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The interaction of musical sound waves and meridian energy: A pilot study in the development of an integrated systems model for the treatment of psychogenic stress disorders

Susan Tomkins, University of Massachusetts Amherst


The treatment effects of musical pitch and key are noticeably absent in music therapy research. The nature and patterns of the interaction between meridian energy and musical sound waves has received little or no attention in the music therapy literature and contemporary acupuncture literature. Forty-three acupuncture patients were treated with musical sound waves (329.6 Hz) on Earth points of major yin meridians when those points were clinically indicated as determined by Worsley-trained acupuncture practitioners. The musical sound wave was generated with a tuning fork, and each patient was tested and re-tested for matched-pair analysis of data. Three response categories--better, no change and worse--were compared with attention given to quantitative and qualitative differences as a function of age, CF, point, point function, meridian and the season in which treatments were received. Significant (p =.05) results indicate that treatment responses to the sound waves were not individually-specific. Significant results also indicated that therapeutic responses were more reliably accomplished on tonification points (IV$\sb3$, IX$\sb9$) and on XII$\sb3$ than they were on those points that are sedation points ($\rm I\sb7,\ V\sb7,\ VIII\sb3$). Trends in the results suggest that effectiveness of this pitch may be meridian-specific and point-specific. Trends in the data suggest that therapeutic responsivity was CF-specific with people having Water CFs showing more therapeutic response to treatment than people with other CFs. Trends suggest therapeutic response was possibly seasonally-specific with Late Summer therapeutic responses somewhat greater than those from treatments received in other seasons. Trends in the data also suggest that instrumental preferences may be used to diagnose principal energetic imbalance. Conclusions from the data are generalizable to include music of E major and E minor, but restricted to meridian energy interactions with 329.6 Hz. Findings relative to the musical sound equivalents of the Five Functional Voices in the Systems of Correspondence, the theoretical foundations of ancient Taoist medical theory, are promising. Trends in the data support the hypothesis that overtone frequency (E) 329.6 Hz is the contemporary equivalent to Kong if the fundamental is C$\sb2$.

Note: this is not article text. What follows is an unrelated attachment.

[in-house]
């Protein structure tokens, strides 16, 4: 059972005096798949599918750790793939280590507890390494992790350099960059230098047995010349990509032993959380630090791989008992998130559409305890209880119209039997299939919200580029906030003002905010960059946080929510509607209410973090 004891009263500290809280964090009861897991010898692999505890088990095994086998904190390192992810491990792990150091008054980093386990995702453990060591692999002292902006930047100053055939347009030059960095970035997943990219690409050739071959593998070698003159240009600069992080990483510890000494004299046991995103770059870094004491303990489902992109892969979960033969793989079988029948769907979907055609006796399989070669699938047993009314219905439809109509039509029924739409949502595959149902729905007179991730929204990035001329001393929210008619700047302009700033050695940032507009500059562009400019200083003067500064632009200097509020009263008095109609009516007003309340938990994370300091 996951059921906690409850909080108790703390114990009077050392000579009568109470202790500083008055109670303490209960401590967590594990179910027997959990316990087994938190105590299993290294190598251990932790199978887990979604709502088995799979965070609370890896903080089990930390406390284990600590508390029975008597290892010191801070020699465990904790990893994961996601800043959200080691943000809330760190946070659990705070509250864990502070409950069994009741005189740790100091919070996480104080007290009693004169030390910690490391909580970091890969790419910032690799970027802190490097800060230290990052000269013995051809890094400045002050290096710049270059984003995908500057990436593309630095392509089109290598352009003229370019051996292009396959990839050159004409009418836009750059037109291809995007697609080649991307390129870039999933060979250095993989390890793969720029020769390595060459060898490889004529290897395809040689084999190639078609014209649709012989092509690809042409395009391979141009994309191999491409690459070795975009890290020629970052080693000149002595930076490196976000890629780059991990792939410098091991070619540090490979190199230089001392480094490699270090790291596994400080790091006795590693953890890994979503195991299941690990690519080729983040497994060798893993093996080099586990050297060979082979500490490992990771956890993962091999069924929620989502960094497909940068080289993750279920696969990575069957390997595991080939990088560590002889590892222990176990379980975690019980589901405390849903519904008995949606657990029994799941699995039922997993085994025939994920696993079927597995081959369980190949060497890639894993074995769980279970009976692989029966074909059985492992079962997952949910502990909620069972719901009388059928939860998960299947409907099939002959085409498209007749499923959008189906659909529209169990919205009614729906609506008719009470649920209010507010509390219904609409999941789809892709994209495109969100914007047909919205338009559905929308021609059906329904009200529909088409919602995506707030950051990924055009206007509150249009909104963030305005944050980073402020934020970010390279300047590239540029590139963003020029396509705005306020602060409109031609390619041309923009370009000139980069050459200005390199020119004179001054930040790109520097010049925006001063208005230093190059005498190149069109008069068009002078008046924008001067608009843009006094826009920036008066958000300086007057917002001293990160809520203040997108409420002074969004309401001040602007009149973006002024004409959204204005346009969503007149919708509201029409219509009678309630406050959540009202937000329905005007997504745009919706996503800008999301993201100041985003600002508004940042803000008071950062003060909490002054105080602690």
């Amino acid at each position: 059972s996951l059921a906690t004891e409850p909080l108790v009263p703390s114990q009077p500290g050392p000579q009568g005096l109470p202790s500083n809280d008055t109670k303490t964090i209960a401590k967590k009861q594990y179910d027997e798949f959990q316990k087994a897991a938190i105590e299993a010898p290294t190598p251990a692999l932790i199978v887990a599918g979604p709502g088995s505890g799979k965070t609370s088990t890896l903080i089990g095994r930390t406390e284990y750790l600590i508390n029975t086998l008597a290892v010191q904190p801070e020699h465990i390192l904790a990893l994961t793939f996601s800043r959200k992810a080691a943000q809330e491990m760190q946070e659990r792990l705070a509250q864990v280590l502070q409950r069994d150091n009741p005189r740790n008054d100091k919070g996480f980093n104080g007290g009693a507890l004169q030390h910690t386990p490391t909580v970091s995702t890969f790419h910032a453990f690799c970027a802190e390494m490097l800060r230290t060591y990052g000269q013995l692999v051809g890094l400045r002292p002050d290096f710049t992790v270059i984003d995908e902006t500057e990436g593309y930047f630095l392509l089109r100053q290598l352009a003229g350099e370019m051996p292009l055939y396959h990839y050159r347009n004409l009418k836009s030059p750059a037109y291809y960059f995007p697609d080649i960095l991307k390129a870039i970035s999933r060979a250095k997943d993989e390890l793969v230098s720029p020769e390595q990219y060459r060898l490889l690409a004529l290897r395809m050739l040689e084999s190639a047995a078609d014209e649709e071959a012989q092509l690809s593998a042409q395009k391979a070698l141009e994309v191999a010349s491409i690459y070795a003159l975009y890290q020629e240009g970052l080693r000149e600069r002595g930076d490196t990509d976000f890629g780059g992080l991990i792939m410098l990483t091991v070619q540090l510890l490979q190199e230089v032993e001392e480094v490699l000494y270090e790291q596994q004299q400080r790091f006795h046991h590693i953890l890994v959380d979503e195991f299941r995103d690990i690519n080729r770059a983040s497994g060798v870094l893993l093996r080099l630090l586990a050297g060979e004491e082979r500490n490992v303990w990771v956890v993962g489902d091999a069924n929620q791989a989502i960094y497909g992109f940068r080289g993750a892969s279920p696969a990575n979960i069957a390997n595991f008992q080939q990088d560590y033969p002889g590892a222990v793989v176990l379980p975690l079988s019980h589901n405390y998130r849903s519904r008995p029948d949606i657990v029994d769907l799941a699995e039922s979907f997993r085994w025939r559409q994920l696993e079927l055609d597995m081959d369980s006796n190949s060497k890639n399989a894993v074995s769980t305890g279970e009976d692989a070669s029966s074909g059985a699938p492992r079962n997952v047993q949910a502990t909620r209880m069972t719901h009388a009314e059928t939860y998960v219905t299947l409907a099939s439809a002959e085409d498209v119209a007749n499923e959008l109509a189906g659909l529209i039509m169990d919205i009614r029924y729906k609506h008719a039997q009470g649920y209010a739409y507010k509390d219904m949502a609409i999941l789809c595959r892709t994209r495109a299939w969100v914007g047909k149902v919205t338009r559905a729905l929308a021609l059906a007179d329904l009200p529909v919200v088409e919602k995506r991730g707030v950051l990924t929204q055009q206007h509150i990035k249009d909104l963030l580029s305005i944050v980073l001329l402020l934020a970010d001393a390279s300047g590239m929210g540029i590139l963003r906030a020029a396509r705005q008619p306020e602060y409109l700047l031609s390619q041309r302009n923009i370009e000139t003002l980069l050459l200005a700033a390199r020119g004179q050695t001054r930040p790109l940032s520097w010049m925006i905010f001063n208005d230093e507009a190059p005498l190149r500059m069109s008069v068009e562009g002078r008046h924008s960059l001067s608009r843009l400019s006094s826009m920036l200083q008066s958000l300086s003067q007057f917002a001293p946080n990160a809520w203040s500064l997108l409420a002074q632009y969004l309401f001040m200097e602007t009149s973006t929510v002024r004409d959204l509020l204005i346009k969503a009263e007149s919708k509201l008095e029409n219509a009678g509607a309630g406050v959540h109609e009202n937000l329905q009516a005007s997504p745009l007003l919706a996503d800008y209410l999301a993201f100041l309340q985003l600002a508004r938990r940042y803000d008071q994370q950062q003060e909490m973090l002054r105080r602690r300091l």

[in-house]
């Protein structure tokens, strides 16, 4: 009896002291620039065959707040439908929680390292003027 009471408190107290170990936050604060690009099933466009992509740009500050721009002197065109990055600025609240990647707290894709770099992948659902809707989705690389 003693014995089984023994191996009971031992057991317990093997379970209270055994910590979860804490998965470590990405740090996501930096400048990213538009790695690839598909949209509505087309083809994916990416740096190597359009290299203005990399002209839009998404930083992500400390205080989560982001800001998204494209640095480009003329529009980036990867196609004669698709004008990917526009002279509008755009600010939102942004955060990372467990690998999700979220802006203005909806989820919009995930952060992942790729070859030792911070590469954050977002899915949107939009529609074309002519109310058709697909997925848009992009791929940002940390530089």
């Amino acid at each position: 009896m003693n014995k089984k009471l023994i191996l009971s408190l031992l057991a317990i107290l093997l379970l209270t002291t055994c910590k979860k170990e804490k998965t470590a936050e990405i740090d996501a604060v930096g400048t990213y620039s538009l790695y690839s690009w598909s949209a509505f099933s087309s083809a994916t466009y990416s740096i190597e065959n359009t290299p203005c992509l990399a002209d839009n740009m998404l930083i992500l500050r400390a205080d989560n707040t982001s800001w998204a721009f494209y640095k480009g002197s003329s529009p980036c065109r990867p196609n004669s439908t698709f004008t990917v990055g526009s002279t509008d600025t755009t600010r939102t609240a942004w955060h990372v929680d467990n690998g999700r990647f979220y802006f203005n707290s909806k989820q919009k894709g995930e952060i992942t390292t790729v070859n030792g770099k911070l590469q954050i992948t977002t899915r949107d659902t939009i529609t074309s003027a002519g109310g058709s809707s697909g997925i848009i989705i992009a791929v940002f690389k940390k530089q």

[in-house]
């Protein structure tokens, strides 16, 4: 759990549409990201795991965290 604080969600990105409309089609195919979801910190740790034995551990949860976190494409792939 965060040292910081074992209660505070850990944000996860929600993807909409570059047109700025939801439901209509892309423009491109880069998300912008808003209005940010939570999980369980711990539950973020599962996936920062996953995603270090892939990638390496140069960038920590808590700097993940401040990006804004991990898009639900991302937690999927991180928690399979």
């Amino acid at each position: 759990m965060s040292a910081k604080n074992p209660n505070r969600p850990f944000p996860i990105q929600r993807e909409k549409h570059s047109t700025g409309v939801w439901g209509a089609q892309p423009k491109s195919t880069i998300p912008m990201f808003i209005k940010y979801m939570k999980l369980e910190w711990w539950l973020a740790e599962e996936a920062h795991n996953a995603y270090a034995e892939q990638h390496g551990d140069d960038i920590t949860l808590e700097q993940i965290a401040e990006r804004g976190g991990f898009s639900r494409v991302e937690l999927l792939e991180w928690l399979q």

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Recommended Citation

Tomkins, Susan, "The interaction of musical sound waves and meridian energy: A pilot study in the development of an integrated systems model for the treatment of psychogenic stress disorders" (1996). Doctoral Dissertations Available from Proquest. AAI9619448.